Aleteia logoAleteia logoAleteia
Thursday 01 June |
Saint of the Day: St. Justin Martyr
Aleteia logo
separateurCreated with Sketch.

Sites of Japan’s persecuted Christians added to UNESCO World Heritage list


ume-y CC

Zelda Caldwell - published on 07/03/18

Designation honors the “hidden Christians” who risked their lives to practiced their faith

What can God do in your life with one Bible verse a day?
Subscribe to Aleteia's new service and bring Scripture into your morning:
Just one verse each day.
Click to bring God's word to your inbox

The memory of Japan’s early Christian heritage was honored by the United Nations with the naming of 12 sites linked to Japan’s persecuted Christians to UNESCO’s World Heritage list on Saturday.

The 12 sites include places where the “hidden” Christians of Japan practiced their faith in secret, in spite of persecution during the Tokugawa shogunate for 250 years, from the 17th to the 19th century.

After the Jesuits arrived in the 1540s, Christianity flourished in Japan, but out of the fear of influence of colonial powers, the Shogunate banned Catholicism in 1620. Many of the country’s 750,000 Christian converts were killed, but many more went underground, practicing their religion and transmitting their faith in secret in spite of the risk of death.

Read more:
Scorsese’s “Silence” Explores the Mystery of Faith

The sites named to the list include the oldest surviving church in Japan, Oura Cathedral in Nagasaki; the village of Sakitsu in Amakusa, Kumamoto Prefecture where hidden Christians practiced their faith in secret; and the remains of Hara Castle, a site of the Shimabara-Amakusa Rebellion which led to the underground movement of Japanese Christians.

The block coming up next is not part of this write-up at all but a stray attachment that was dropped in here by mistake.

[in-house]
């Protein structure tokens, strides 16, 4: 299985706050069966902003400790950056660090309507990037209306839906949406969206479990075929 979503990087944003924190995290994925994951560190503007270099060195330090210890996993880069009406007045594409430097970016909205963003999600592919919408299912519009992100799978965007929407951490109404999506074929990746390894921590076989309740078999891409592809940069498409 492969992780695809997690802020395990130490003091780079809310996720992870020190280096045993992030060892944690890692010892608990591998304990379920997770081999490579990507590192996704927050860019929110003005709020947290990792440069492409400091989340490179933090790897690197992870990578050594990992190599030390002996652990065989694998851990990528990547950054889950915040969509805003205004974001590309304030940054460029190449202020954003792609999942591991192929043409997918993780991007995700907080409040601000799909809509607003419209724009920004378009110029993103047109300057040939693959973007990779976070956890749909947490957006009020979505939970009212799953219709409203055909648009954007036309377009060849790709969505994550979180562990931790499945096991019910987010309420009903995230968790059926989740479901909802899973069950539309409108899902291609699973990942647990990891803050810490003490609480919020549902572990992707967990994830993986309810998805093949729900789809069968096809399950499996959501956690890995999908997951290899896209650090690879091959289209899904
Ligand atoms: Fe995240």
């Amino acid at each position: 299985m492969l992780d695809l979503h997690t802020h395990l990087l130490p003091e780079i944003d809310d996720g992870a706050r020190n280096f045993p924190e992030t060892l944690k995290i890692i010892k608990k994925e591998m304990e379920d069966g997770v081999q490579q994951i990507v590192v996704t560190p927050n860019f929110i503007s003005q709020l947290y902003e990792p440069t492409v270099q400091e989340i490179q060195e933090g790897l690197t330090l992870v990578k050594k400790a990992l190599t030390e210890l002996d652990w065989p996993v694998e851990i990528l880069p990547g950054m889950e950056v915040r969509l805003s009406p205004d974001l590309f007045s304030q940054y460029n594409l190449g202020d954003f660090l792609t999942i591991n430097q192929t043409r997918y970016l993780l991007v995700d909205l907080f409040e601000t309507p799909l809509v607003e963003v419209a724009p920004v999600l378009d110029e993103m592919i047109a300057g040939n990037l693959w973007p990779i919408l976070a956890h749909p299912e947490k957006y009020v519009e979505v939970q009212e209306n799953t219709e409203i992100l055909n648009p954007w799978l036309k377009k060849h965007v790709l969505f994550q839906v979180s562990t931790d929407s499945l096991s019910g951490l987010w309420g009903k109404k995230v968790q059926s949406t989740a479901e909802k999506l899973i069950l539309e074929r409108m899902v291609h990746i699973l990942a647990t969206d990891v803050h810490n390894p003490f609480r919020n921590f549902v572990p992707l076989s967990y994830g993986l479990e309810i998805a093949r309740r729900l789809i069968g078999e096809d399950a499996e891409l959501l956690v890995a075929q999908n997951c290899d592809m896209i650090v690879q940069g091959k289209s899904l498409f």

Without the aid of the Jesuit missionaries who introduced them to the faith, the hidden Christians or kakure krishitan gathered in private, passing on Scripture orally, and incorporating Buddhist and Shinto elements into their Catholicism.

Today only a handful of modern day hidden Christians exist, some of whom were among the 100 or so gathered at a museum on Ikitsuki Island in Nagasaki Prefecture to celebrate the announcement.

Chanting prayers that were passed down by their ancestors, they applauded the decision.

“I’m proud that my hometown is now recognized globally,” Satomi Ogino, a 31-year-old housewife who briefly returned from Yokosuka, Kanagawa Prefecture told Japan Times. “I’d like to convey the value of the heritage site to my 1-year-old son someday.”

In Amakusa, where thousands of Japanese Christians lost their lives during the persecution, 450 attended an event to celebrate the announcement.

“They cast a spotlight on predecessors who kept their faith. I was able to witness a great day,” Emiko Yoshimura, a 67-year-old leader of the congregation at the Sakitsu Church, told Japan Times.

Read more:
Bishop Barron: Scorsese’s ‘Silence’ and the Seaside Martyrs

HistoryJapanReligious Freedom
Support Aleteia!

Enjoying your time on Aleteia?

Articles like these are sponsored free for every Catholic through the support of generous readers just like you.

Thanks to their partnership in our mission, we reach more than 20 million unique users per month!

Help us continue to bring the Gospel to people everywhere through uplifting and transformative Catholic news, stories, spirituality, and more.

Support Aleteia with a gift today!

Daily prayer
And today we celebrate...

Entrust your prayer intentions to our network of monasteries

Top 10
See More
Get Aleteia delivered to your inbox. Subscribe here.